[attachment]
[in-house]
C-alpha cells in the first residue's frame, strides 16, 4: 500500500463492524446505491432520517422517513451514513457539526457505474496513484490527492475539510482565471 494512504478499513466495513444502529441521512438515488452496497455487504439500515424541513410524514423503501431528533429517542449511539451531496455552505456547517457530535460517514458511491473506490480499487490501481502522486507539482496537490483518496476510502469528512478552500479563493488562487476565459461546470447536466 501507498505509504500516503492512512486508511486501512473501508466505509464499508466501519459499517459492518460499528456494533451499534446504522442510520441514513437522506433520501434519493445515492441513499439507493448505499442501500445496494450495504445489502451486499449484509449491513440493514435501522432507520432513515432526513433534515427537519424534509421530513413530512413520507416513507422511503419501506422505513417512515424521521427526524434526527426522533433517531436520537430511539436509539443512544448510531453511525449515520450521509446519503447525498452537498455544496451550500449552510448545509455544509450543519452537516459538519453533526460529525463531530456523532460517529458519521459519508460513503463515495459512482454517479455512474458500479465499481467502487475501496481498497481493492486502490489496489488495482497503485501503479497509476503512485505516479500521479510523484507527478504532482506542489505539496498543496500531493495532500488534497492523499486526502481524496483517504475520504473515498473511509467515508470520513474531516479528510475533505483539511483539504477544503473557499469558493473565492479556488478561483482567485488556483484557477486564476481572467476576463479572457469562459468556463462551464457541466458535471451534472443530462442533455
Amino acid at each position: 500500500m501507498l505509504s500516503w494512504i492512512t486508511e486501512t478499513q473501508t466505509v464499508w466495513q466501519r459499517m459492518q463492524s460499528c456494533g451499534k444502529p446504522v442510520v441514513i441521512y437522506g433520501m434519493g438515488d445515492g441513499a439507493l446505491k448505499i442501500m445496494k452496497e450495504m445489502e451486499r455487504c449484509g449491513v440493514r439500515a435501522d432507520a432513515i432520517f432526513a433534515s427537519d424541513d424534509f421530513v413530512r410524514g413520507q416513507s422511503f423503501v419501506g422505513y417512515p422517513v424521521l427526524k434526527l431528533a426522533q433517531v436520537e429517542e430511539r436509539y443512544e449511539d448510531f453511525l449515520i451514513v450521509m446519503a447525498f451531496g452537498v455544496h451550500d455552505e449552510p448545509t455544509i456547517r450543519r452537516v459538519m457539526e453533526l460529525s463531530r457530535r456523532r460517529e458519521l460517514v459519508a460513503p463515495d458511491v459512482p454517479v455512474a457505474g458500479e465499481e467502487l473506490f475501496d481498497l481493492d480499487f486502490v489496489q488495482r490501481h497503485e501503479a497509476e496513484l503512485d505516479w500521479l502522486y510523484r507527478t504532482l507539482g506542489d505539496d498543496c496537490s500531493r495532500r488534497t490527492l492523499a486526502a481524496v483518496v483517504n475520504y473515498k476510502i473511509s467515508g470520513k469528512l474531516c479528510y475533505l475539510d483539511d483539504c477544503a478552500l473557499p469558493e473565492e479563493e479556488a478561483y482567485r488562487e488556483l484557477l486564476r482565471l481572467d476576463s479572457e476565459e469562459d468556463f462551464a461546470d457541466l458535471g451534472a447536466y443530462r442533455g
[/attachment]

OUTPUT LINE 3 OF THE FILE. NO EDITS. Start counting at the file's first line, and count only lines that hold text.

Amino acid at each position: 500500500m501507498l505509504s500516503w494512504i492512512t486508511e486501512t478499513q473501508t466505509v464499508w466495513q466501519r459499517m459492518q463492524s460499528c456494533g451499534k444502529p446504522v442510520v441514513i441521512y437522506g433520501m434519493g438515488d445515492g441513499a439507493l446505491k448505499i442501500m445496494k452496497e450495504m445489502e451486499r455487504c449484509g449491513v440493514r439500515a435501522d432507520a432513515i432520517f432526513a433534515s427537519d424541513d424534509f421530513v413530512r410524514g413520507q416513507s422511503f423503501v419501506g422505513y417512515p422517513v424521521l427526524k434526527l431528533a426522533q433517531v436520537e429517542e430511539r436509539y443512544e449511539d448510531f453511525l449515520i451514513v450521509m446519503a447525498f451531496g452537498v455544496h451550500d455552505e449552510p448545509t455544509i456547517r450543519r452537516v459538519m457539526e453533526l460529525s463531530r457530535r456523532r460517529e458519521l460517514v459519508a460513503p463515495d458511491v459512482p454517479v455512474a457505474g458500479e465499481e467502487l473506490f475501496d481498497l481493492d480499487f486502490v489496489q488495482r490501481h497503485e501503479a497509476e496513484l503512485d505516479w500521479l502522486y510523484r507527478t504532482l507539482g506542489d505539496d498543496c496537490s500531493r495532500r488534497t490527492l492523499a486526502a481524496v483518496v483517504n475520504y473515498k476510502i473511509s467515508g470520513k469528512l474531516c479528510y475533505l475539510d483539511d483539504c477544503a478552500l473557499p469558493e473565492e479563493e479556488a478561483y482567485r488562487e488556483l484557477l486564476r482565471l481572467d476576463s479572457e476565459e469562459d468556463f462551464a461546470d457541466l458535471g451534472a447536466y443530462r442533455g